• Manitoba Indigenous educator

    Bobbie-Jo Leclair works to give voice to Indigenous Peoples in an authentic way and to ensure that what teachers are doing is appropriate and in alignment with Indigenous worldviews and perspectives. (Photo: Bobbie-Jo Leclair)

Bobbie-Jo Leclair is an Indigenous education consultant for the Louis Riel School Division in Manitoba. She has been an educator for 18 years, specializing in Indigenous education for the past seven. Her focus is on supporting teachers in authentic teaching and learning when incorporating Indigenous history and perspectives by connecting with Indigenous voices in the community.

On defining authentic learning

Here in Manitoba we have five First Nations as well as the Métis and Inuit. When kids are learning about Indigenous perspectives, it’s oftentimes bringing in one of the nations, giving students the opportunity to hear from the people themselves. When one of our knowledge keepers is “zooming” into a classroom, they are provided with a list of questions from students. Sometimes it’s about residential schools or about understanding the Seven Sacred Teachings. I think that when it’s the students asking the questions, then it’s more effective to their own learning. With younger years they want to know about homes, animals, the outdoors, things that kids naturally would be interested in. When we get into the older grades it’s more about human rights, unpacking the Indian Act, understanding Indigenous history.

On her role in supporting teachers

I support teachers who teach the First Nations, Inuit, Métis course. I support them with understanding the Indigenous worldview and perspectives, finding resources, and connecting with local community members. I was supporting a teacher this year who is non-Indigenous and it was her first time teaching this course and she was really nervous and her classroom was predominantly non-Indigenous students. Watching her grow as she explored and delved deeper into some of the things that had happened throughout Indigenous history was incredible. There were times she called me and was so upset about what she was learning—having gone so far in her teaching career and not having known these things was mind-blowing for her. Her students were so impassioned by what they were learning that they wanted to make a difference. They created an Instagram account and started posting facts about the Indian Act and inequities that Indigenous people face.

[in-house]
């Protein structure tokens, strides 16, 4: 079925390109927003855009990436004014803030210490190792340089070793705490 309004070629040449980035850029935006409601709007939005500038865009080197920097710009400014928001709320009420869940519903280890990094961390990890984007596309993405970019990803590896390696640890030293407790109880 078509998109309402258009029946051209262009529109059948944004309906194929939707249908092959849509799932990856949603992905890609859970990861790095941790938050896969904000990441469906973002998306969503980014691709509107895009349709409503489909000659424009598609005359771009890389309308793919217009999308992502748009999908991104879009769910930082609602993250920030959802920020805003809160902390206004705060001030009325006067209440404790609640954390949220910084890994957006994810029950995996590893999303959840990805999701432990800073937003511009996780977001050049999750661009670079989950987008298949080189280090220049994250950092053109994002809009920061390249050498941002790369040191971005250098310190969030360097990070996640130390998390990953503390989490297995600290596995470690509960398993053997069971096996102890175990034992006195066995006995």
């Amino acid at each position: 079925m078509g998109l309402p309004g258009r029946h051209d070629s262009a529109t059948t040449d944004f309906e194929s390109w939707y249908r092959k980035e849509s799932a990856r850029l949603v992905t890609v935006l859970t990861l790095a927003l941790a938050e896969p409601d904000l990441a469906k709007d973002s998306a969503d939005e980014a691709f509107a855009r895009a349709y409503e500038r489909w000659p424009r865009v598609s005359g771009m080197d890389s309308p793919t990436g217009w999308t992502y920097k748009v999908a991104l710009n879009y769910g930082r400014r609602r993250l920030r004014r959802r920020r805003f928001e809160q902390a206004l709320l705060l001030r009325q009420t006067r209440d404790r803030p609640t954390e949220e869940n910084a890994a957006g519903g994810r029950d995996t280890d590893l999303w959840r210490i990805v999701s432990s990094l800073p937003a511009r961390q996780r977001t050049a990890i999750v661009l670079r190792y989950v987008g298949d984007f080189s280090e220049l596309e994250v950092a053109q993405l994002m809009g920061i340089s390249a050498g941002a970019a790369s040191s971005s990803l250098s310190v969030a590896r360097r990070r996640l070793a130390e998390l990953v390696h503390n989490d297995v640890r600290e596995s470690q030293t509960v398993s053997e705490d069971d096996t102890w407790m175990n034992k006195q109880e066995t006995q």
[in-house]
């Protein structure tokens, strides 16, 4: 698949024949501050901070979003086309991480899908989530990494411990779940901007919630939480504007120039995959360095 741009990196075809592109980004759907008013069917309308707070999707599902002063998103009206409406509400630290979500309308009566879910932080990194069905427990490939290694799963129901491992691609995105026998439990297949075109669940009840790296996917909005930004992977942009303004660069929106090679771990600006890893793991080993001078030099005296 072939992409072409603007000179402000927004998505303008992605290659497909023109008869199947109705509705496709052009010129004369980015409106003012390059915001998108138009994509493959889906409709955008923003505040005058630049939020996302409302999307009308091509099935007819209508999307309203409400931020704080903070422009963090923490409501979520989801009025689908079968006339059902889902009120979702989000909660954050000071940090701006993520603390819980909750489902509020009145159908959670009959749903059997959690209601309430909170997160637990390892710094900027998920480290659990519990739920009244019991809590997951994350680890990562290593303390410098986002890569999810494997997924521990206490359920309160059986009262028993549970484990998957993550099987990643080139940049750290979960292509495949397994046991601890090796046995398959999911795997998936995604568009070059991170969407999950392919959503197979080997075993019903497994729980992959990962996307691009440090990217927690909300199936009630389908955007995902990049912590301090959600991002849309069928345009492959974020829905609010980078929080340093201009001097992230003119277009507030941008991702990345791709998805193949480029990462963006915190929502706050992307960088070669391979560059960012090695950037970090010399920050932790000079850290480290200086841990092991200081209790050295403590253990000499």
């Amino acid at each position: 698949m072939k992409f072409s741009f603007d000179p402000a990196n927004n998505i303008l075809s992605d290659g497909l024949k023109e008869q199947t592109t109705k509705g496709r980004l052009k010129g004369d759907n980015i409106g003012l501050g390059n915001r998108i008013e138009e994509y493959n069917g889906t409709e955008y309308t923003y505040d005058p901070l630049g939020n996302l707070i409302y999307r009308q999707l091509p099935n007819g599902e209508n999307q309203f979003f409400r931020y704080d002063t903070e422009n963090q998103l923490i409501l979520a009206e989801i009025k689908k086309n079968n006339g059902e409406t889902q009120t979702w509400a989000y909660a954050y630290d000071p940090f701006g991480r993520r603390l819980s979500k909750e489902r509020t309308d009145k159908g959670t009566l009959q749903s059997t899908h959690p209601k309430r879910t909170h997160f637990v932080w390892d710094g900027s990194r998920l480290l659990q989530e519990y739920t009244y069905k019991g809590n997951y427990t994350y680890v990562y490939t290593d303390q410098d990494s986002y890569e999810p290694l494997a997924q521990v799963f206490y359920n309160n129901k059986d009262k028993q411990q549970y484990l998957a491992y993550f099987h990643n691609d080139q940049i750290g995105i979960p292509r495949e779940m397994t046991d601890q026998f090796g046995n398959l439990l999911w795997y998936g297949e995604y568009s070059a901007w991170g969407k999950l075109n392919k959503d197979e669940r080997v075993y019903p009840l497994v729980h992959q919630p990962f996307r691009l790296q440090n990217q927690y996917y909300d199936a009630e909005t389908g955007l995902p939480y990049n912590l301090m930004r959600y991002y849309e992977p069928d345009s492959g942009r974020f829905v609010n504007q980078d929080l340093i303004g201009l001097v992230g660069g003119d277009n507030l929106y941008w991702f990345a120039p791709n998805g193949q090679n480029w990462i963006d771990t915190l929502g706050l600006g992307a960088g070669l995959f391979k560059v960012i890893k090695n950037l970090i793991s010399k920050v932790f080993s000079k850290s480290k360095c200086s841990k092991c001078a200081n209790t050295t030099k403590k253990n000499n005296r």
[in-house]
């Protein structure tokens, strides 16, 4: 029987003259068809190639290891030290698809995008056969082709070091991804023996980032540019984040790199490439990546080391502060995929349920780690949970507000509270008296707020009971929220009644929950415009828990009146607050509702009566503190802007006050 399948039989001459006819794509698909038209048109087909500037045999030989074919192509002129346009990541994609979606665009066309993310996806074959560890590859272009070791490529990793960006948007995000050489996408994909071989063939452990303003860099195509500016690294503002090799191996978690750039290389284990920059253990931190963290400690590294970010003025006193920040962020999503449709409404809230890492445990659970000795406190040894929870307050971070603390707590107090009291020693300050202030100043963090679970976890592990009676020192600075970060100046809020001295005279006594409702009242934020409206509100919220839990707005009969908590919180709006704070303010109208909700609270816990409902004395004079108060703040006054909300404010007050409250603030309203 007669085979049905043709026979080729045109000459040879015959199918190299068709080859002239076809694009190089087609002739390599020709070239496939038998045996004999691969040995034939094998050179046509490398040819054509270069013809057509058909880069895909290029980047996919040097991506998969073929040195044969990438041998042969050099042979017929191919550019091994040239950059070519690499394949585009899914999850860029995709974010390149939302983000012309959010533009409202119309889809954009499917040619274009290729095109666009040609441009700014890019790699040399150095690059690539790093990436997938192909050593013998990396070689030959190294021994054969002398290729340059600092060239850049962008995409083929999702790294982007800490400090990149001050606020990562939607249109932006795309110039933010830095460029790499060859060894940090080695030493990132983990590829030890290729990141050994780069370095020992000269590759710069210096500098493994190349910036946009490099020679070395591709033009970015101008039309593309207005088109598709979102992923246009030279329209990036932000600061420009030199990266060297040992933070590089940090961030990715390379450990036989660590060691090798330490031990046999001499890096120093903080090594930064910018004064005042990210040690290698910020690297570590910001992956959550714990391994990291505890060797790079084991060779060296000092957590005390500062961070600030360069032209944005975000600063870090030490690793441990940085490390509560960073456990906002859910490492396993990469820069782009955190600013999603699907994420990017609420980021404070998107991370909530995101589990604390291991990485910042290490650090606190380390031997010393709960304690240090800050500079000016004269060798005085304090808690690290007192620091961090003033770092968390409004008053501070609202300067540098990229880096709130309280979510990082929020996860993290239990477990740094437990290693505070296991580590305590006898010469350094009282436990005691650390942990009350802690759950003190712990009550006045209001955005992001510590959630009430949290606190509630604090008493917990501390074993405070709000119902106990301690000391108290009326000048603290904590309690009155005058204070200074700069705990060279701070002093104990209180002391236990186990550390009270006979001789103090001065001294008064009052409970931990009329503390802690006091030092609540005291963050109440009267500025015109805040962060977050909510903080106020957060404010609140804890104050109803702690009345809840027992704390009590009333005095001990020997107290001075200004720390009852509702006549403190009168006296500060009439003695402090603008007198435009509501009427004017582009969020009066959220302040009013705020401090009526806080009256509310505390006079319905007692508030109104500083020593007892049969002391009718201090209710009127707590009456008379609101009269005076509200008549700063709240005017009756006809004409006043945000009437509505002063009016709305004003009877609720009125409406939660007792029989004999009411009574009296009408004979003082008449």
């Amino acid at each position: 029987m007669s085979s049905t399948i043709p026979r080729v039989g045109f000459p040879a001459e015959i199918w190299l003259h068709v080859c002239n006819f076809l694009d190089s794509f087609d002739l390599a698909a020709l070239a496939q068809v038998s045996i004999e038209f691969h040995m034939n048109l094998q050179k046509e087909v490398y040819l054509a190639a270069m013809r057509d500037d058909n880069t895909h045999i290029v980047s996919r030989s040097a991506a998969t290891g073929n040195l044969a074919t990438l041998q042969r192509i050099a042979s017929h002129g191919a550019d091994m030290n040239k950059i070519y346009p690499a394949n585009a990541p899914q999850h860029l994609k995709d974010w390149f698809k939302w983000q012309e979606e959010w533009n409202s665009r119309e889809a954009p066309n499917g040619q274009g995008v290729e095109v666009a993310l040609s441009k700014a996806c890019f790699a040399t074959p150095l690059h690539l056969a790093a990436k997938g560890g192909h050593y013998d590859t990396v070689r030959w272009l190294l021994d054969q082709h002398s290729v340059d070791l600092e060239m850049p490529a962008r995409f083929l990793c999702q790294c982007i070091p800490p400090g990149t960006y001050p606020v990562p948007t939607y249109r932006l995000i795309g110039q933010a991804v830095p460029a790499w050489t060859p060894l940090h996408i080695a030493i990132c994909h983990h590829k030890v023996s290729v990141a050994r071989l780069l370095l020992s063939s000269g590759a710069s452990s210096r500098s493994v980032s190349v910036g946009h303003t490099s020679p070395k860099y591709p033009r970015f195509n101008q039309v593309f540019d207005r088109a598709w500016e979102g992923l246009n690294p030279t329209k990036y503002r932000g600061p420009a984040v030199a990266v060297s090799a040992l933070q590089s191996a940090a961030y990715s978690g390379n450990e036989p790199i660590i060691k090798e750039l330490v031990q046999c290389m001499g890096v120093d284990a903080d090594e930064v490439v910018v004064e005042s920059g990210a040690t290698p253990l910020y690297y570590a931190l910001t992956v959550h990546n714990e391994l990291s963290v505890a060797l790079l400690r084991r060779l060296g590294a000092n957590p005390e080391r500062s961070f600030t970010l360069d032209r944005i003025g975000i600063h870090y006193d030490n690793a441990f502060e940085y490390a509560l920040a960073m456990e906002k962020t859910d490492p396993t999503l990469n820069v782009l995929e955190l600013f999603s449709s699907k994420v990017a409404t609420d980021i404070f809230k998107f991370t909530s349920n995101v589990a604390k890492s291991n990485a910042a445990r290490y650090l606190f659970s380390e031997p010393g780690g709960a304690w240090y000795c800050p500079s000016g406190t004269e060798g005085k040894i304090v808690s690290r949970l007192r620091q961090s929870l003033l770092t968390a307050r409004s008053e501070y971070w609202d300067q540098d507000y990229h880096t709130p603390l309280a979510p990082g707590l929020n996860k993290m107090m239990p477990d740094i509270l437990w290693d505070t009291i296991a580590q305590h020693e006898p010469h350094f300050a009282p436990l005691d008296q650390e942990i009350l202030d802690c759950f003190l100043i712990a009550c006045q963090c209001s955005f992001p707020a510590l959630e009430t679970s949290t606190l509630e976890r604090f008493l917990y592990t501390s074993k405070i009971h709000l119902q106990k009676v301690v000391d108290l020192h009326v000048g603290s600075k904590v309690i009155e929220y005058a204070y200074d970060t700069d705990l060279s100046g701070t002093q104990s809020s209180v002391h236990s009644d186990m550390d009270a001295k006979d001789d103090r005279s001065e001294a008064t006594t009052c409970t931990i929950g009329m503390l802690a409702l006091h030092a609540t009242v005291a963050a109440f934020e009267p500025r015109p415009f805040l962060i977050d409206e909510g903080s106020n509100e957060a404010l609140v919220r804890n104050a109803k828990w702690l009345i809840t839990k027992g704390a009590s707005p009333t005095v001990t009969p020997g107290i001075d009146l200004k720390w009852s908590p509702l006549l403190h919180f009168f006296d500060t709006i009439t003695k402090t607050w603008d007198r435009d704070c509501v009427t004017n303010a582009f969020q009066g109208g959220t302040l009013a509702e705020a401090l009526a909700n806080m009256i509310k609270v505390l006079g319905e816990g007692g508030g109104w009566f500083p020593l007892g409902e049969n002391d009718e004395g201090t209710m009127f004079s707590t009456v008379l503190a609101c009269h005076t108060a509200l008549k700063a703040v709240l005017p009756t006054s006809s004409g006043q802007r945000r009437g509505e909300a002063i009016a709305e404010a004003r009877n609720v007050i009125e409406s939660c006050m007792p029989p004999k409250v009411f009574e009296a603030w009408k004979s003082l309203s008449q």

On how teachers should approach teaching Indigenous perspectives

For most of Canadian history, Indigenous history has been left out of textbooks. Educators can go their entire career without having to unpack that. So today, we work a lot with having educators understand that other perspective and supporting them in delivering that understanding in the classroom. You’re now expected to teach something that you don’t have an education in because it wasn’t taught in school and it’s only recently that it was mandated that you take one three-credit course in university as an educator to learn these things. But even then, how do you learn the entire Indigenous history in one course in university? It’s impossible.

Schools need to work with the communities that are closest to where they are — it’s important to understand your own context first. There’s a lot of resources available today with regards to Indigenous education. It’s about making the effort to do your own learning and reaching out for support. In our school division we have made a commitment to walking an authentic alliance with the Indigenous community and part of that is speaking the truth and being discomforted with learning the truth.